Last week, thousands of people descended upon Austin, Texas for the renowned South by Southwest event. SXSW is highly regarded for its conference and festivals uniting tech, film, music, education, and culture.
Among many themes from the week, one stands out: the story of the host city itself. Over the years, Austin has made headlines as an emerging tech hub, especially since the pandemic with dozens of companies and thousands of tech workers making their moves to the Lone Star State. It brings up important questions for other future-focused cities. For example, how can a city reinvent itself as a tech hub? How can cities lean into their strengths and create an identity that attracts the likes of big companies and knowledge workers?
Austin’s growth and success can be viewed through the lens of SXSW. Over the years, the event has become essential for startups and innovators, tech leadership, politicians, and more. This steady advancement is truly a symbol of innovation, tech success, and the growth of a tech hub outside the coasts. Plus, it continues to offer Austin a glimpse of what it’s like to play in the “big city” sandbox and test solutions for accommodating rapid growth.
While there is no guaranteed formula for other cities to experience the same growth, fast-growing tech hubs can learn by Austin’s example in a few key ways:
- Don’t just focus on attracting companies. Attract talent by improving quality of life in the area – ensure proper housing stock, invest in greenspaces.
- Begin with the end in mind by preparing for success. It’s important to enact policies that will support growth before things like lack of housing or old infrastructure cause bigger challenges down the road.
- Think about the secret advantages of your city and how you can leverage them. Austin used its previous fame as a hub for live music to entice the innovation economy. What can you offer that no one else can?
Read more about SXSW’s impact on Austin, and why other non-coastal tech hubs are poised to emulate that success.
Inside this issue
- Patrick McKenna on the Expansion of Tech Hubs
- SXSW Marks Return to New Normal
- New Jobs Spring Up Far from Silicon Valley
- Michael Dell Expects Austin Tech Scene to Keep Surging
- Check out FinTechtris Weekly for the Latest in Fintech & Banking
The tech hub is no longer the domain of northern California, according to Patrick McKenna, founder of One America Works, which connects high-growth employers to talent. WorkingNation sat down with McKenna at SXSW EDU in Austin. He explains, “One America Works is focused on addressing the economic divide, but from a geographic perspective. Our insight is that there’s a tremendous amount of talent all across the country, but that talent isn’t well distributed.” He says the pandemic led to a significant migration from large cities to smaller, less costly communities. And it’s not just companies. Talent is moving, too. Read More
The conference marked the first large-scale industry event to take place without big restrictions in the COVID era, and hardly anyone wore masks. While vaccination was required to enter official SXSW panels, most exhibitors and venues didn’t have any serious COVID protocols. A significantly reduced footprint suggests people are choosier about their travels than they used to be. SXSW’s return represented a new normal for conferences and major events, where COVID measures are mostly ignored, but the lingering effect of the pandemic still impacts attendance. Read More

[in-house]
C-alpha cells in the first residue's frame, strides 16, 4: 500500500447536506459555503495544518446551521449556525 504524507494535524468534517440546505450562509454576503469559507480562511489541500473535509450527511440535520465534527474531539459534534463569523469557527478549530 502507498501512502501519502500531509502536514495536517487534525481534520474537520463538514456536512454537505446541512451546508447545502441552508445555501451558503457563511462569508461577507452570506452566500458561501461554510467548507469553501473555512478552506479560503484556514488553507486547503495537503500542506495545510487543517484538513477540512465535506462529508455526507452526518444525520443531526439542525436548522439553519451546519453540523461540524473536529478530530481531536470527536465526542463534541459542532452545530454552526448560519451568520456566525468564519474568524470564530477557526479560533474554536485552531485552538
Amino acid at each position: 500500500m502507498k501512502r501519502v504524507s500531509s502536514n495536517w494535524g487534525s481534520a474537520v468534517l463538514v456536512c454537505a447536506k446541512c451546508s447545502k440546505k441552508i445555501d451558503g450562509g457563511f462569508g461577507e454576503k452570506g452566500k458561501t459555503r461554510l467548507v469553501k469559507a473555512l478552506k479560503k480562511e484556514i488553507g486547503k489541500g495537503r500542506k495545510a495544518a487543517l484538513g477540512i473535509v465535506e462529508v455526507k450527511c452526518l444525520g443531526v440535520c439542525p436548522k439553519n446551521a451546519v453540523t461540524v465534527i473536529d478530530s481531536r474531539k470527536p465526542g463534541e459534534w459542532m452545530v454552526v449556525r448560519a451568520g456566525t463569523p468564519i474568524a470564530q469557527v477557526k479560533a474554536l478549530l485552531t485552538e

Where to find new jobs in tech? Increasingly, the answer is far outside Silicon Valley. Smaller cities like Virginia Beach, Va., Madison, Wis., and Durham, N.C., have marked strong growth in new tech jobs while cities traditionally considered tech strongholds have seen their growth rates slip, according to a Brookings Institution report. Plenty of tech jobs are being created in hubs like San Francisco and San Jose, but the sector’s growth has slowed since 2019. Gaining in job creation are several Sunbelt cities, college towns and vacation destinations. Nashville, Tenn., added more than 1,100 new tech jobs, while Phoenix increased its tech roles by more than 1,400. Read More
Michael Dell has watched — and played a key role — as Austin has grown over the last three decades into one of the nation’s leading technology hubs. With a seemingly constant stream of major technology companies moving to Austin or expanding their operations in the metro area, there is every reason to believe the Central Texas technology sector will keep booming, Dell said during a South by Southwest session in Austin on Monday. “You’ve got all the elements that make Austin’s future very bright,” said Dell, the billionaire founder, chairman and CEO of Round Rock-based tech giant Dell Technologies. “You get a bit of a hub effect, network effect for tech companies. We have companies that have been here since the 1960s and we have a blossoming ecosystem with new companies.” Read More
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